Outside Activities for Toddlers
Some of the best parenting advice I ever received was “weather or water.” If your toddler is experiencing a tantrum, one of the best ways to curb it is to take your toddler outside or let them play in water.
Here are some great outdoor activities that will keep your toddler happy.
8. Collect Rocks or Other Items
Walk around your yard and find rocks, shells, and other items of various sizes to collect in a bucket. Your toddler doesn’t know that the small rock is just a piece of landscape material. To them, it is treasure! Afterward, wash the treasure inside and let them play with their finds!
9. Find Leaves of Different Sizes
During the spring and summer, trees, bushes, and flowers are in full bloom. Take your toddler around and find leaves of all sizes to collect. Then, make leaf impressions using paper and crayon!
10. Play in the Water
Outdoor water toys are popular with toddlers for a reason! They love to get wet! Throw on a bathing suit and play with them in the sprinklers, kiddie pool, or water table. Note: Always supervise toddlers as any amount of water presents a drowning hazard.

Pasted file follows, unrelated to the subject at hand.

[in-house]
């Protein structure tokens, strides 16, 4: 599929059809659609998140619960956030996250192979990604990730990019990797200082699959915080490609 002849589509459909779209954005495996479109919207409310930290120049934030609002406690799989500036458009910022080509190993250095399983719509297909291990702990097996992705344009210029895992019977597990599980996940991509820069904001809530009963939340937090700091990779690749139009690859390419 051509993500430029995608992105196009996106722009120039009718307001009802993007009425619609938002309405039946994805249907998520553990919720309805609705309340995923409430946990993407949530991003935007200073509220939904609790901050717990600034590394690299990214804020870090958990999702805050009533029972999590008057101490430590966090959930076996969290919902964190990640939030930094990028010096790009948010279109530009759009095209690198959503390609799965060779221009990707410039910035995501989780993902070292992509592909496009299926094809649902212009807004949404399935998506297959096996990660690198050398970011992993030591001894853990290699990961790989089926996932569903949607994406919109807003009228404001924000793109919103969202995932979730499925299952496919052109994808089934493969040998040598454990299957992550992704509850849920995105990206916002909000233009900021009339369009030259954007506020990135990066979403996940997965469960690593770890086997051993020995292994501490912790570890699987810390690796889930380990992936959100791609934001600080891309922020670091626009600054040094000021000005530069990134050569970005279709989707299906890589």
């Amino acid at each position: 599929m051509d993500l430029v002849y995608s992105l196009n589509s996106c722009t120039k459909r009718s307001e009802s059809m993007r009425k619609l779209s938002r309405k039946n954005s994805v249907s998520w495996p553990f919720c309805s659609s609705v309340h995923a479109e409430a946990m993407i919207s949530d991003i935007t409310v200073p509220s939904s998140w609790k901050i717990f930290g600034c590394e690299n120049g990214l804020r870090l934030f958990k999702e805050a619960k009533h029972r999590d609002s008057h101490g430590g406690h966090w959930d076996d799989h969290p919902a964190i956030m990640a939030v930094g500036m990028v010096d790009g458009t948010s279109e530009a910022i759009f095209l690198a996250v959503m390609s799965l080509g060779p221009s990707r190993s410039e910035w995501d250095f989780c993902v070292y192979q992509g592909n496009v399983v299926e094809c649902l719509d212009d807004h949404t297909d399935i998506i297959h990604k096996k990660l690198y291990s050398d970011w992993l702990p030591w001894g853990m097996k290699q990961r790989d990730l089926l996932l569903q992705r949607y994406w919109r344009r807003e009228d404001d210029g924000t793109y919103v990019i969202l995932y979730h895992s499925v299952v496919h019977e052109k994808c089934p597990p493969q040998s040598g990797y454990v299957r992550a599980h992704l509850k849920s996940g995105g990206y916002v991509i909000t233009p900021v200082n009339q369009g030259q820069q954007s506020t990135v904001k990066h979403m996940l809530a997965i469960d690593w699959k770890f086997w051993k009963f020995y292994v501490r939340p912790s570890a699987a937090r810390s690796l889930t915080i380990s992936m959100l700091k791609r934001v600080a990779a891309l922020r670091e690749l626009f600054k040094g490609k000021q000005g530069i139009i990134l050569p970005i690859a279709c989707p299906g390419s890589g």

11. Take a Walk
Sometimes a simple walk down the street is best for your toddler. Make sure they stay on the sidewalk or hold your hand and take a walk. Point out different objects along the way or play a game of I spy. I take my 15-month-old on a walk down our street each day. It’s usually an extremely slow walk, and we stop every ten feet to look at a caterpillar or other item, but it’s just enough exercise to keep her active and helps her expend energy as well.